El noroeste de Pakistán, otra región que cuenta con una población extensa de pastunes -y campamentos de talibanes-, tampoco sirve para los estudios científicos, y mucho menos realizados bajo el patrocinio hebreo.

El estudio tiene el próposito de confirmar la hipótesis de que los pastunes son descendientes de la tribu israelita de Efraím, una de las diez que fueron expulsadas de sus tierras por los invasores asirios en el norte de Israel, en el siglo VIII a.C., y se asentaron en la India unos centenares de años más tarde.

Otro científico indio, Navras Aafreedi, uno de los principales partidarios de la teoría, comentó que la investigación puede tener unas “ramificaciones interesantes para las relaciones entre los musulmanes y los judíos, así como para el resto del mundo”. Matizó que, aunque los afridi se consideran de origen israelí, son igual de hostiles hacia Israel que los otros musulmanes. Eso parece una paradoja, pero el caso es que el antiguo reino de Israel en el norte tenía enemistad con el reino de Judá en el sur, del que se originó el gentilicio judío.

Pastunii, principalul grup taliban, ar putea fi descendenti ai evreilor



Pastunii, grupul etnic care formeaza nucleul talibanilor din Afganistan si Pakistan, ar putea fi descendenti ai dusmanilor lor evrei, sustin cercetatori indieni, citati de ziarul britanic Telegraph. Experti de la Institutul National de Imuno-hematologie din Mumbai au declarat ca grupul pastunilor ar putea fi unul dintre cele zece "Triburi disparute ale Israelului".

Guvernul israelian finanteaza in prezent un studiu genetic care sa stabileasca daca exista o dovada a legaturii intre pastuni si evrei.

Un genetician indian a recoltat probe de sange de la tribul de pastuni Afridi din Lucknow, in nordul Indiei. Probele au fost recoltate din aceasta regiune deoarece a fost considerata singura unde se poate face, in siguranta, un proiect atat de controversat pentru musulmani.

Shanaz Ali urmeaza sa-si petreaca urmatoarele 12 luni la Institutul de Tehnologie Technion din Tel Aviv, unde va compara probele de sange cu cele ale evreilor israelieni. Navras Aafreedi, un cercetator al "Triburilor disparute ale Israelului", a declarat ca studiul ar putea avea "repercusiuni moderne majore" precum si "ramificatii interesante pentru relatiile dintre musulmani si evrei in particular, dar si in plan global".

Telegraph precizeaza ca in lume traiesc in prezent circa 42 de milioane de pastuni, din care 14 milioane se afla in Afganistan si peste 28 de milioane in Pakistan.

Multi dintre pastuni au crescut auzind povesti despre neamul lor ca fiind "Copiii lui Israel". Potrivit legendei, ei sunt urmasi din tribul Efraim, care a fost alungat din Israel de invazia asirienilor, in jur de 700 i.Cr.

In Herat, la granita dintre Afganistan si Iran, au fost descoperite morminte insciptionate in ebraica, dovada a existentei unor vechi asezari evreiesti in zona. In plus, in Kabul exista o sinagoga veche de cateva secole, care acum este abandonata.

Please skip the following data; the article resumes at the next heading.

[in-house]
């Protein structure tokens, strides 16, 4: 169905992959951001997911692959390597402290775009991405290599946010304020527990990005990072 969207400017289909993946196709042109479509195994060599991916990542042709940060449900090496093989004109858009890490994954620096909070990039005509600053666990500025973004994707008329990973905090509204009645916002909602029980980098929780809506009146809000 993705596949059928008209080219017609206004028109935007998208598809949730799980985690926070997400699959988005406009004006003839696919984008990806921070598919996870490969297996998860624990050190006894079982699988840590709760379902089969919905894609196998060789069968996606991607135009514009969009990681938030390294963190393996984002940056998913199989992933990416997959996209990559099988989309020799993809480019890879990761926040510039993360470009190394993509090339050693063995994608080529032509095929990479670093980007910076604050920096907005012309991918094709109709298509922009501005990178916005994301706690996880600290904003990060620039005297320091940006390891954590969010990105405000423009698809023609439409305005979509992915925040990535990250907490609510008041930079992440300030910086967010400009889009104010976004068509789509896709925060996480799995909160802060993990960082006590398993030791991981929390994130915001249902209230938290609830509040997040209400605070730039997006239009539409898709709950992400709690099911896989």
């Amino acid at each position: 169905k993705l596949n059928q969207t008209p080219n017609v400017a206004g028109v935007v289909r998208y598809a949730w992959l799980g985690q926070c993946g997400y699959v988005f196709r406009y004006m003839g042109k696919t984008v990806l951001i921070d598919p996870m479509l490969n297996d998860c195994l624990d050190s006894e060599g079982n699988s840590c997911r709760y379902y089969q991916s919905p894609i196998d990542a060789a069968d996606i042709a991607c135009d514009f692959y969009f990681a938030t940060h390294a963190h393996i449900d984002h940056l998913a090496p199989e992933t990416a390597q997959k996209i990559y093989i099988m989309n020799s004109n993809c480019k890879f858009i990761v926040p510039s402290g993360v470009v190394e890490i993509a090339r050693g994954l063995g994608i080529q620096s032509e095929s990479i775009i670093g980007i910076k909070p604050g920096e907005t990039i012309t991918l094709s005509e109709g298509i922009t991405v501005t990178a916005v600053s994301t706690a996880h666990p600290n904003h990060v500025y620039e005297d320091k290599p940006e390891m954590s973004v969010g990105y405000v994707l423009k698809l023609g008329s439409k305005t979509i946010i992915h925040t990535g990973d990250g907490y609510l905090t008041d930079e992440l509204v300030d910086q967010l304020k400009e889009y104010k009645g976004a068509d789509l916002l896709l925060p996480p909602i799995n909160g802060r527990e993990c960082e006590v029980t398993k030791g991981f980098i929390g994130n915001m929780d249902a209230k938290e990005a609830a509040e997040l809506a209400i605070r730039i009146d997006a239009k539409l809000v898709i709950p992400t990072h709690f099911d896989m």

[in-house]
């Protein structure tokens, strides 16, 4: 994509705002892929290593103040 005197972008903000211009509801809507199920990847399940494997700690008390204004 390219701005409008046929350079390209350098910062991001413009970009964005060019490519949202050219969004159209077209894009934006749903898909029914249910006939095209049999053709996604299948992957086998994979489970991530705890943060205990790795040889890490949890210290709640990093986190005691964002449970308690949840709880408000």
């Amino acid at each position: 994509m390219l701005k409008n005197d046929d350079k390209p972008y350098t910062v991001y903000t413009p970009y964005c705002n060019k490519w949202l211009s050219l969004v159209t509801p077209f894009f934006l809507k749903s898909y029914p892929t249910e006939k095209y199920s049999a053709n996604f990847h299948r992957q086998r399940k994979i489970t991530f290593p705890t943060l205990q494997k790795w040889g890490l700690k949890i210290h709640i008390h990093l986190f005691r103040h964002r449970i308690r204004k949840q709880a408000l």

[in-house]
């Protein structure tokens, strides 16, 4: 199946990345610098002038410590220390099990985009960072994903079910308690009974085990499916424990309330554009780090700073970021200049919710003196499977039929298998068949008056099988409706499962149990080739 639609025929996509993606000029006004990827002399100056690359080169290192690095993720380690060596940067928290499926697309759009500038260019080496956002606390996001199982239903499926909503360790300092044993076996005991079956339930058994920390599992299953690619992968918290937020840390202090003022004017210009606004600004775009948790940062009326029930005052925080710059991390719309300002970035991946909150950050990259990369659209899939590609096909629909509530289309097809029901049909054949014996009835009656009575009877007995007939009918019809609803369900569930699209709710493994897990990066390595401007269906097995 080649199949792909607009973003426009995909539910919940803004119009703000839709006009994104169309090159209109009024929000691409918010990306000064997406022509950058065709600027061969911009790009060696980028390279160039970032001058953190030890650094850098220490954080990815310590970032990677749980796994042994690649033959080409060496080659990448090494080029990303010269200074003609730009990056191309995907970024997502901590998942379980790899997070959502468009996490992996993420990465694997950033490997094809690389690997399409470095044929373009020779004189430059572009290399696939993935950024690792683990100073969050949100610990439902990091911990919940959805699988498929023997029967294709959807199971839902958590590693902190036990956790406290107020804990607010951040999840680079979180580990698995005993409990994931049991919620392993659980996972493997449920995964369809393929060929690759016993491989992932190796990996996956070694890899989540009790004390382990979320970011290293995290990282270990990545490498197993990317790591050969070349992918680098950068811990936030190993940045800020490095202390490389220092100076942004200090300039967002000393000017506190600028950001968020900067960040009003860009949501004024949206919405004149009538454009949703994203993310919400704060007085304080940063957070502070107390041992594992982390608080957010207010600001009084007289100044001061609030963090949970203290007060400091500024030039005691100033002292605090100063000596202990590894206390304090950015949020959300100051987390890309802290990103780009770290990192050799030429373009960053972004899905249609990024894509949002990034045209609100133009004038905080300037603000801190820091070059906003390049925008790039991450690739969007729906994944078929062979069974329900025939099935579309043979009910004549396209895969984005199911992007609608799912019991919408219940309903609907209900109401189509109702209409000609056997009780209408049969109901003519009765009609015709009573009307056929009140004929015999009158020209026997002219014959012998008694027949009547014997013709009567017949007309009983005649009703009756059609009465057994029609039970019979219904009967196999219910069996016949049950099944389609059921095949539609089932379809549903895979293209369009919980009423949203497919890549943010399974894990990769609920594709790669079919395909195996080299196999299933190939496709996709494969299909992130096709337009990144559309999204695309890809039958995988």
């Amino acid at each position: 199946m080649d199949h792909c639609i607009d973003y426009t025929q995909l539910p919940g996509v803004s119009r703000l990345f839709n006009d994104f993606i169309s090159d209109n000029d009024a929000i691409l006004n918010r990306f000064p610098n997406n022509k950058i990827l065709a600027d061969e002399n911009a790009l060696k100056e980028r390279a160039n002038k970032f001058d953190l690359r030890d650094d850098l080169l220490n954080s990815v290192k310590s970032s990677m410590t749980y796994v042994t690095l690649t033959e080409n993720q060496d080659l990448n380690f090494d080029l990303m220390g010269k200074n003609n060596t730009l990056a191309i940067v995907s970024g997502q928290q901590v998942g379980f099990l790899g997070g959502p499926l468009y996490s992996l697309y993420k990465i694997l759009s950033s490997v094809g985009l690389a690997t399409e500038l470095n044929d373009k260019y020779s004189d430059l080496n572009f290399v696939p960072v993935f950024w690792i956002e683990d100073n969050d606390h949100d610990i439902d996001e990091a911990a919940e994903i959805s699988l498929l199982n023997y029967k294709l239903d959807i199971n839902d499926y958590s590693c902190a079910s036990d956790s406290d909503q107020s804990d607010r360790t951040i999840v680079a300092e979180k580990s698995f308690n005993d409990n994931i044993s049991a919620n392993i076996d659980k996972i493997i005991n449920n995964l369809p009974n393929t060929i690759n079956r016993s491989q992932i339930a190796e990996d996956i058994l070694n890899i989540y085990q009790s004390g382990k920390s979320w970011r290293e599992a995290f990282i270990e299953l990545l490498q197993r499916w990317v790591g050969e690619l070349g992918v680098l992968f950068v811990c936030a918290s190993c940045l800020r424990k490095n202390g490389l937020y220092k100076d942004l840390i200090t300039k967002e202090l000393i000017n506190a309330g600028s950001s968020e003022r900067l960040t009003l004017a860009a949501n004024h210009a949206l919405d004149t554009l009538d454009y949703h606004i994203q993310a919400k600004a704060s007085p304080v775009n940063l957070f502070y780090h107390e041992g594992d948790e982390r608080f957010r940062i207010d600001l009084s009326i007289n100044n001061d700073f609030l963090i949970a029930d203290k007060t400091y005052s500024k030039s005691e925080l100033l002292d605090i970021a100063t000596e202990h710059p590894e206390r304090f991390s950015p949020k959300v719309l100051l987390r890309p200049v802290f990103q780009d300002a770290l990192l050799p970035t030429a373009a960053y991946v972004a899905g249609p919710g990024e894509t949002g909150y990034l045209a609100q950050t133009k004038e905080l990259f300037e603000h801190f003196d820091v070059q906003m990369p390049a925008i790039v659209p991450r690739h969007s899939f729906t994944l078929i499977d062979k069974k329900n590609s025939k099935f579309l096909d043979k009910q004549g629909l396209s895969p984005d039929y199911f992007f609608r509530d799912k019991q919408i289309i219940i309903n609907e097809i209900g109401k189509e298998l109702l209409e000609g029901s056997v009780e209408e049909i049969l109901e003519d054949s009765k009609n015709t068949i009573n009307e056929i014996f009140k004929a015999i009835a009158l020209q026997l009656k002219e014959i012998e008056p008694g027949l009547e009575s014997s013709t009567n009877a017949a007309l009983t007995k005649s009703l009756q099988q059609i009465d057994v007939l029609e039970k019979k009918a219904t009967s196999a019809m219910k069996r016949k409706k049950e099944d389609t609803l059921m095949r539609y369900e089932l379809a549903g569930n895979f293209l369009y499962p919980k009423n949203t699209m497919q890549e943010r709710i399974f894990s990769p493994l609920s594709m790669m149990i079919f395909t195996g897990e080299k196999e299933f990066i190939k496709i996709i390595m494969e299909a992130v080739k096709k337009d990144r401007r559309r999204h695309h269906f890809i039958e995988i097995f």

Friday, 15 January 2010

Taliban may be descended from Jews


The ethnic group at the heart of the Taliban in Afghanistan and Pakistan may have descended from their Jewish enemy, according to researchers in India.

By Dean Nelson, Telegraph, 11 January, 2010

Experts at Mumbai's National Institute of Immeunohaematology believe Pashtuns could be one of the ten "Lost Tribes of Israel".

The Israeli government is funding a genetic study to establish if there is any proof of the link.

An Indian geneticist has taken blood samples from the Pashtun Afridi tribe in Lucknow, Northern India, to Israel, where she will spend the next 12 months comparing DNA with samples with those of Israeli Jews.

The samples were taken in Lucknow's Malihabad area because it was regarded as the only place safe enough to conduct such a controversial project for Muslims.

Shahnaz Ali, a senior research fellow, will lead the study at the Technion Israel Institute of Technology in Tel Aviv.

There are an estimated 40 million Pashtuns around the world, including more than 14 million in Afghanistan and 28 million in Pakistan, mainly in the North West Frontier Province and Tribal areas, but also with a strong presence in Karachi.

Many have grown up with stories of their people being "Children of Israel". According to legend, they are descended from the Ephraim tribe which was driven out of Israel by the Assyrian invasion in around 700 BC.

Evidence of ancient Jewish settlement has been found in Herat, close to afghanistan's border with Iran, where a graveyard contains tombs inscribed in Hebrew. The Afghan capital Kabul also has centuries-old synagogue which has long been abandoned.

Navras Aafreedi, a leading researcher on the Lost Tribes of Israel, said the DNA investigation could have major repercussions.

"It could be seen as scientific validation of traditional belief about the Israelite origin of [Pashtuns] and can have interesting ramifications for Muslim-Jew relations in particular and the world at large," he said.